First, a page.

Chronicling 2002 March Madness champion Juan Dixon's journey Through The Grapevine
Real Sports With Bryant Gumbel, TV’s most-celebrated sports journalism series, returns with more in-depth features and reporting when the show’s 240th edition debuts Tuesday on HBO. The show won the 2017 Guild Award for Outstanding Sports Program and continues to maintain a standard of enterprising reporting that is rarely achieved in today's changing media landscape.
The series began in January, but the first episode of March Madness 2017, "Through the Grapevine", fittingly tells the story of an unfathomable reunion between an NCAA Champion and his biological father.
Per HBO’s release: “In March 2002, stick-figured, 6’ 3” guard Juan Dixon was the best player in the NCAA Tournament, leading the Maryland Terrapins to their first and only NCAA championship.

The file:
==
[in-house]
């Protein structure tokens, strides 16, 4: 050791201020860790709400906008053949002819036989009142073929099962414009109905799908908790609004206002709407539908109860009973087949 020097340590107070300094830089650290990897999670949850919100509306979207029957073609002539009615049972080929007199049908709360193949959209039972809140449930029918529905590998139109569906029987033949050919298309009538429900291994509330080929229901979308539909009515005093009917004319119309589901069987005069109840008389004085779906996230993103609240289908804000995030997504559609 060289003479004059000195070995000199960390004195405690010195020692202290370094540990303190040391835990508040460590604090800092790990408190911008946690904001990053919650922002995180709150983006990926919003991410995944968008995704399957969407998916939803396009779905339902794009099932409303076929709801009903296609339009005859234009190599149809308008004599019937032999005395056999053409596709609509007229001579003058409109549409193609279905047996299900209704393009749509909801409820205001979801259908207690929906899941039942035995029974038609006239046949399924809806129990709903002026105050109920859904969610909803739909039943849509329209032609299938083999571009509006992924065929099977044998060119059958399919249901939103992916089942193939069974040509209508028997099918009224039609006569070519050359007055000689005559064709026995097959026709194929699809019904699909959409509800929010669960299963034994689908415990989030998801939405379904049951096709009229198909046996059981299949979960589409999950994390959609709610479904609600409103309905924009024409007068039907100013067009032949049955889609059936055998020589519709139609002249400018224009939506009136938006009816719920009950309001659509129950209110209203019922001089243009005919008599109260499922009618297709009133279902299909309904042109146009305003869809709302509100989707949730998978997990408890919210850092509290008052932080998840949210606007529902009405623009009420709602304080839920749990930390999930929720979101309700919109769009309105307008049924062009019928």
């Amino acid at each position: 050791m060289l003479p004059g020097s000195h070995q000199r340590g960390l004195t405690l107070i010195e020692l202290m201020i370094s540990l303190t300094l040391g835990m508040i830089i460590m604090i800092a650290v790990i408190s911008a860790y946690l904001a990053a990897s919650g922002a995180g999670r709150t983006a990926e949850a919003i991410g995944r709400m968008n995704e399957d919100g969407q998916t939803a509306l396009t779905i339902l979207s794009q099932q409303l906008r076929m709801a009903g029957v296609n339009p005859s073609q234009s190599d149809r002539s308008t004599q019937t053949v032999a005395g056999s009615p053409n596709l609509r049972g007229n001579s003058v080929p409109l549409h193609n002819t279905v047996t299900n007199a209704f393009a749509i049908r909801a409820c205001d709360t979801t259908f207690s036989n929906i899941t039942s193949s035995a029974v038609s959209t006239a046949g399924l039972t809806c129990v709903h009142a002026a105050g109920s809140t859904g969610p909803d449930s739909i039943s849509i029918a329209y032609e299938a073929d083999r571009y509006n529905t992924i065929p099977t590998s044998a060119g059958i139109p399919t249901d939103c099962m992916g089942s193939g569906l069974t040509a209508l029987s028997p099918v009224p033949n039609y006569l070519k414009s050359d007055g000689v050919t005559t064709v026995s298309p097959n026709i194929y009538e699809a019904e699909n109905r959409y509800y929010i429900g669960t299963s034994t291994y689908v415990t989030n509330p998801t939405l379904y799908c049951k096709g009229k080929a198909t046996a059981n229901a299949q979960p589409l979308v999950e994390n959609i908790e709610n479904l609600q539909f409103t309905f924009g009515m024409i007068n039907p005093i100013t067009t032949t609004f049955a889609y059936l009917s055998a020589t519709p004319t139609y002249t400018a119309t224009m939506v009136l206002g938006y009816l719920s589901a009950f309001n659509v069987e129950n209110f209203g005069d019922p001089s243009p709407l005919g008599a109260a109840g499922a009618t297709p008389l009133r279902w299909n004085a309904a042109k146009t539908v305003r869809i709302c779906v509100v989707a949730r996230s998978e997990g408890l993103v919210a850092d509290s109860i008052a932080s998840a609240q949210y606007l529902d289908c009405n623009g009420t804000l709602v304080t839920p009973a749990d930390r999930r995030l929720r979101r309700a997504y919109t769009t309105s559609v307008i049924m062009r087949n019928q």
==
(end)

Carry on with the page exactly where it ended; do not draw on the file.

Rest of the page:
Before that triumph, the Baltimore native had lost both of his parents, Juanita and Phil Dixon, who were heroin addicts and died after contracting HIV. His older brother became his father figure and his basketball skills became his ticket to success. Following the NCAA championship, he was drafted by his local team, the Washington Wizards, and went on to play seven years in the NBA."
Last summer, the retired 38-year-old Dixon received news through the grapevine that Phil Dixon wasn’t his biological father – and actually his biological father was still alive. REAL SPORTS correspondent David Scott heads to Baltimore and to the nation’s capital, where Dixon is now the head coach of women’s basketball at the University of the District of Columbia, and speaks with him and his “new" father, Bruce Flanigan, to tell the story of their inconceivable journey.
. (Bruce Flanigan with his son Juan Dixon)